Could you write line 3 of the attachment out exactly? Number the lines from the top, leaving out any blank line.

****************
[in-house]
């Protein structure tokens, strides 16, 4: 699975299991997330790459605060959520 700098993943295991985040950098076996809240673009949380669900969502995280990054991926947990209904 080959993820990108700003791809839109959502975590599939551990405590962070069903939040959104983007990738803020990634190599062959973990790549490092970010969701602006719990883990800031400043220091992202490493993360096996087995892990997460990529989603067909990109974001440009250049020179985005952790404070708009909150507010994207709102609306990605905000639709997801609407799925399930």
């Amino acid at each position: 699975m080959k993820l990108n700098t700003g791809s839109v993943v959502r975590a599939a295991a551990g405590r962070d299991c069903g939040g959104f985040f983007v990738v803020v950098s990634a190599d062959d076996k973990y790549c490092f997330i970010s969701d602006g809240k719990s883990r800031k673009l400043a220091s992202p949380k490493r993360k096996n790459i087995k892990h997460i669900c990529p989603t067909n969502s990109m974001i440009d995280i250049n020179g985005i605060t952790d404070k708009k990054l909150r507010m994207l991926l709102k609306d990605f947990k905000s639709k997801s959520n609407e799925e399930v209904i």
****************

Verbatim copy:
């Amino acid at each position: 699975m080959k993820l990108n700098t700003g791809s839109v993943v959502r975590a599939a295991a551990g405590r962070d299991c069903g939040g959104f985040f983007v990738v803020v950098s990634a190599d062959d076996k973990y790549c490092f997330i970010s969701d602006g809240k719990s883990r800031k673009l400043a220091s992202p949380k490493r993360k096996n790459i087995k892990h997460i669900c990529p989603t067909n969502s990109m974001i440009d995280i250049n020179g985005i605060t952790d404070k708009k990054l909150r507010m994207l991926l709102k609306d990605f947990k905000s639709k997801s959520n609407e799925e399930v209904i």